How the Coronavirus is Affecting the U.S. Economy, From Cancelled Conferences to Historic Stock Market Lows

The growing COVID-19 coronavirus health crisis has been dealing heavy damage to the economy, damaging financial markets and causing major companies to cancel events and place restrictions on employees.

Amazon and Google have instructed their employees to limit nonessential travel as of Friday over fears of the virus. The situation has also caused large numbers of companies and individuals to announce they will no longer be attending planned events like San Francisco's Game Developers Conference.

International business events including the Geneva International Motor Show, Facebook's F8 developer conference, Mobile World Congress and the travel trade show IBT Berlin have been cancelled.

The airline industry is feeling financial effects of the crisis as well, with many flights cancelled to countries struggling to contain the virus. There were over 84,000 cases around the world in 59 countries as of Friday.

The New York Stock Exchange is said to be considering closing its trading floor due to panic over the virus's potential spread. Some Wall Street firms have already restricted travel and prepared for employees being forced to work from home, according to Fox Business Network's Charles Gasparino.

NYSE preparing for possibility floor can’t open amid panic. Wall Street firms restricting travel and preparing employees to possibly work from home. More on this @LizClaman @FoxBusiness

— Charles Gasparino (@CGasparino) February 28, 2020

The week has seen U.S. markets suffer historic losses. The Dow Jones Industrial Average dropped 1,191 points on Thursday, the index's largest ever single-day loss. The S&P 500 dropped 11 percent over the week, the worst loss since the 2008 financial crisis.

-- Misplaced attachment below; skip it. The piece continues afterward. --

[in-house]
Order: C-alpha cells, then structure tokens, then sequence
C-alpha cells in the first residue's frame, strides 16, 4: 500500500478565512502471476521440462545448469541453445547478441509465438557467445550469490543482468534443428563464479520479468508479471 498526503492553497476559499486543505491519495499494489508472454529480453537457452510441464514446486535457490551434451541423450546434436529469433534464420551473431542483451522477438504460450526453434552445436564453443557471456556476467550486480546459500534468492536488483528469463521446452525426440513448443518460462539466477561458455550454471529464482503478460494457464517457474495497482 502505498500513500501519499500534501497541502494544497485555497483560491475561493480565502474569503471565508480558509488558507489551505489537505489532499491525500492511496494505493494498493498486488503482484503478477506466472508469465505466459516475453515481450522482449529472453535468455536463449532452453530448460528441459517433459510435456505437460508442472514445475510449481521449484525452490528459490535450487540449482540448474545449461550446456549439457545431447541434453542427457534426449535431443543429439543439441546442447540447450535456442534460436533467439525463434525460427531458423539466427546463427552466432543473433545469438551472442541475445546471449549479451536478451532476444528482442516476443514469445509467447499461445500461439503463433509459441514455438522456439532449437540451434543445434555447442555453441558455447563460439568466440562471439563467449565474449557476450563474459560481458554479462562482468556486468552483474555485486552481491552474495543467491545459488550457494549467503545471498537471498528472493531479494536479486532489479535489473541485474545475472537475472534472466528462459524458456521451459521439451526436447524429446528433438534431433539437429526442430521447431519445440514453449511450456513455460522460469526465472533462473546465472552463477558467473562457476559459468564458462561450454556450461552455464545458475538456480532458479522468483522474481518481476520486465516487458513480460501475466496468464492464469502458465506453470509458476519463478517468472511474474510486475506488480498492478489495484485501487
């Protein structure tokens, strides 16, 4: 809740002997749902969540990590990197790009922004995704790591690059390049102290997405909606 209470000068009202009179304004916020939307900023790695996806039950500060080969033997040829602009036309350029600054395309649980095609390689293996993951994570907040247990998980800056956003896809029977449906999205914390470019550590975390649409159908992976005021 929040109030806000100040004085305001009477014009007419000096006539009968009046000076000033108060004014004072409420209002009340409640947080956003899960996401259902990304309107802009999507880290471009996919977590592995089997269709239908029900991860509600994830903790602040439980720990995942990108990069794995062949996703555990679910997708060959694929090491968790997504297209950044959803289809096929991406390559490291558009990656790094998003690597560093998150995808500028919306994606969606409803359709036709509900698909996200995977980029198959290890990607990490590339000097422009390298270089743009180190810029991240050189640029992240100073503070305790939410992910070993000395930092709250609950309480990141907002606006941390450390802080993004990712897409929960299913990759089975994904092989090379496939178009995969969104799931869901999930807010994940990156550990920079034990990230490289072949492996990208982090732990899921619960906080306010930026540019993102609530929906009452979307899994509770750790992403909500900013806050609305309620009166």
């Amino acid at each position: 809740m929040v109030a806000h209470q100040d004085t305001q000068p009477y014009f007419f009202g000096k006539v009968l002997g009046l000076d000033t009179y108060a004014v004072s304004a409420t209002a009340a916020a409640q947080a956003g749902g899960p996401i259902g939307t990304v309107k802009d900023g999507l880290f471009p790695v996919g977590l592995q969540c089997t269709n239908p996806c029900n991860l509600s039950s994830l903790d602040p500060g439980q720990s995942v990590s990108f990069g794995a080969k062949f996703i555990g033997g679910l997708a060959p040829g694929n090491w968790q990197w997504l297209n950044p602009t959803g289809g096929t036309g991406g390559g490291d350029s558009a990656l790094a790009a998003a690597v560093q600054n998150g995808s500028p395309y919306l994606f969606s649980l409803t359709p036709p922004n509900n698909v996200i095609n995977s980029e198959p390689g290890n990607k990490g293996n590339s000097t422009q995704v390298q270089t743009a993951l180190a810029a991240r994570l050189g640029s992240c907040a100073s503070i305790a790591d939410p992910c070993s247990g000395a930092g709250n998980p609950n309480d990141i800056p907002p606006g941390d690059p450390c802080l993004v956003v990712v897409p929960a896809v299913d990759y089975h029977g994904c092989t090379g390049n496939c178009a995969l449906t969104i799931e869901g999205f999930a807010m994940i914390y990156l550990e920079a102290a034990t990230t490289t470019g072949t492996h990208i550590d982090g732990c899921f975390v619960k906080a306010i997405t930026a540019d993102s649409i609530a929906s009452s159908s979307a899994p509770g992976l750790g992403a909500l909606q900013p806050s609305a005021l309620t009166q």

Markets around the world have also been impacted by coronavirus fears. The United Kingdom's FTSE 100 was down 11 percent for the week, with Germany's DAX falling 12 percent. Japan's Nikkei 225 dropped 10 percent, the South Korean KOSPI fell 8 percent and Hong Kong's Hang Seng Index lost 4 percent.

NYSE
Screens continued to show dropping share prices at the New York Stock Exchange on February 28, 2020. Scott Heins/Getty

Experts have expressed concerns that ripple effects caused by the virus could result in long-term damage to the economy.

"The coronavirus is undoubtably having a near term impact on corporate earnings," said Greg Portell, a global lead partner at management consultancy firm Kearney, in a statement to Newsweek. "The potential for a longer term drag on the economy is a legitimate concern."

President Donald Trump and administration officials have reportedly discussed financial countermeasures including tax cuts, according to a Washington Post report citing five sources with knowledge of the conversations.

The possibility of applying pressure for the Federal Reserve to drop interest rates was also said to be a topic of discussion, although the Fed has already indicated that such a move could be made if the situation warrants.

"The fundamentals of the U.S. economy remain strong. However, the coronavirus poses evolving risks to economic activity," Federal Reserve Chairman Jerome H. Powell said in a Friday press release. "The Federal Reserve is closely monitoring developments and their implications for the economic outlook. We will use our tools and act as appropriate to support the economy."

The administration has been heavily criticized over their handling of the emerging health threat earlier in the week. Trump and his allies suggested that the criticism was part of a plot by Democrats to harm Republicans in the November election.

The president also suggested at a Wednesday news conference that the market's plunge earlier in the week may have been due to a poor reaction to the Democratic debate on Tuesday, despite the fact that the debate occurred after two days of heavy losses had already happened.

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A map showing worldwide cases of COVID-19. Statista